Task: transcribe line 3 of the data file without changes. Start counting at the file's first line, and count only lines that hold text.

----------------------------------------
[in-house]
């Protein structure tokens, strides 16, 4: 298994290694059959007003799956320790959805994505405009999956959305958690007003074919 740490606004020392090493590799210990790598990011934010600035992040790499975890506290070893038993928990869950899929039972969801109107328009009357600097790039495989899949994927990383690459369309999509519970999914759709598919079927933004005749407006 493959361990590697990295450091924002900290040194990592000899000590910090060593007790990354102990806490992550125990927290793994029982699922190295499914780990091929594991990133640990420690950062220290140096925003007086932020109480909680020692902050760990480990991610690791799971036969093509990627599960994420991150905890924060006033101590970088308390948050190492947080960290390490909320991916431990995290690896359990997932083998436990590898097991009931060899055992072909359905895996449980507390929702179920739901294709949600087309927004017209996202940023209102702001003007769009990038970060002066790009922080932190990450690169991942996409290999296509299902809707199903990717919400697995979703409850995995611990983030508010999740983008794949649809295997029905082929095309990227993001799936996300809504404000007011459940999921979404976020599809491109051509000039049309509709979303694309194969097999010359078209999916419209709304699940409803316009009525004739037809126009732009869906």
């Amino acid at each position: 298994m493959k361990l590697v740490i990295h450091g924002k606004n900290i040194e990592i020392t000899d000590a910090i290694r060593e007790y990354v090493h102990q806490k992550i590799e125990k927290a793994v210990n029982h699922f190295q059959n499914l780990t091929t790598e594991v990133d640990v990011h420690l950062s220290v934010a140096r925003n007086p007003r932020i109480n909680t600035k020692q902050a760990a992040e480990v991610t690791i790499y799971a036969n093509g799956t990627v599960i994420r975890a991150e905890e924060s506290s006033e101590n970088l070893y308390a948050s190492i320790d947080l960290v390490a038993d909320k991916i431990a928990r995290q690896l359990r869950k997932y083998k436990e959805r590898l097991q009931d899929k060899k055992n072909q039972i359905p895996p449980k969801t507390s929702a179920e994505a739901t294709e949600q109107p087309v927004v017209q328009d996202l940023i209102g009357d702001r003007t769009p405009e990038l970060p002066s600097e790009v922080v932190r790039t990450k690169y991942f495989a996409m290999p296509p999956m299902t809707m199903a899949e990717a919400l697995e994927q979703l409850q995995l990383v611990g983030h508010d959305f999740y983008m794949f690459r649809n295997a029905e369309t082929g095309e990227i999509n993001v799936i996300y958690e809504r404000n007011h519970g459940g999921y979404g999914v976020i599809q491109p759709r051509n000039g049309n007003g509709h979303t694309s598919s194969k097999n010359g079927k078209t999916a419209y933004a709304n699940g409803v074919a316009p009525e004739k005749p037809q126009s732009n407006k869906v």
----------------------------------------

């Amino acid at each position: 298994m493959k361990l590697v740490i990295h450091g924002k606004n900290i040194e990592i020392t000899d000590a910090i290694r060593e007790y990354v090493h102990q806490k992550i590799e125990k927290a793994v210990n029982h699922f190295q059959n499914l780990t091929t790598e594991v990133d640990v990011h420690l950062s220290v934010a140096r925003n007086p007003r932020i109480n909680t600035k020692q902050a760990a992040e480990v991610t690791i790499y799971a036969n093509g799956t990627v599960i994420r975890a991150e905890e924060s506290s006033e101590n970088l070893y308390a948050s190492i320790d947080l960290v390490a038993d909320k991916i431990a928990r995290q690896l359990r869950k997932y083998k436990e959805r590898l097991q009931d899929k060899k055992n072909q039972i359905p895996p449980k969801t507390s929702a179920e994505a739901t294709e949600q109107p087309v927004v017209q328009d996202l940023i209102g009357d702001r003007t769009p405009e990038l970060p002066s600097e790009v922080v932190r790039t990450k690169y991942f495989a996409m290999p296509p999956m299902t809707m199903a899949e990717a919400l697995e994927q979703l409850q995995l990383v611990g983030h508010d959305f999740y983008m794949f690459r649809n295997a029905e369309t082929g095309e990227i999509n993001v799936i996300y958690e809504r404000n007011h519970g459940g999921y979404g999914v976020i599809q491109p759709r051509n000039g049309n007003g509709h979303t694309s598919s194969k097999n010359g079927k078209t999916a419209y933004a709304n699940g409803v074919a316009p009525e004739k005749p037809q126009s732009n407006k869906v």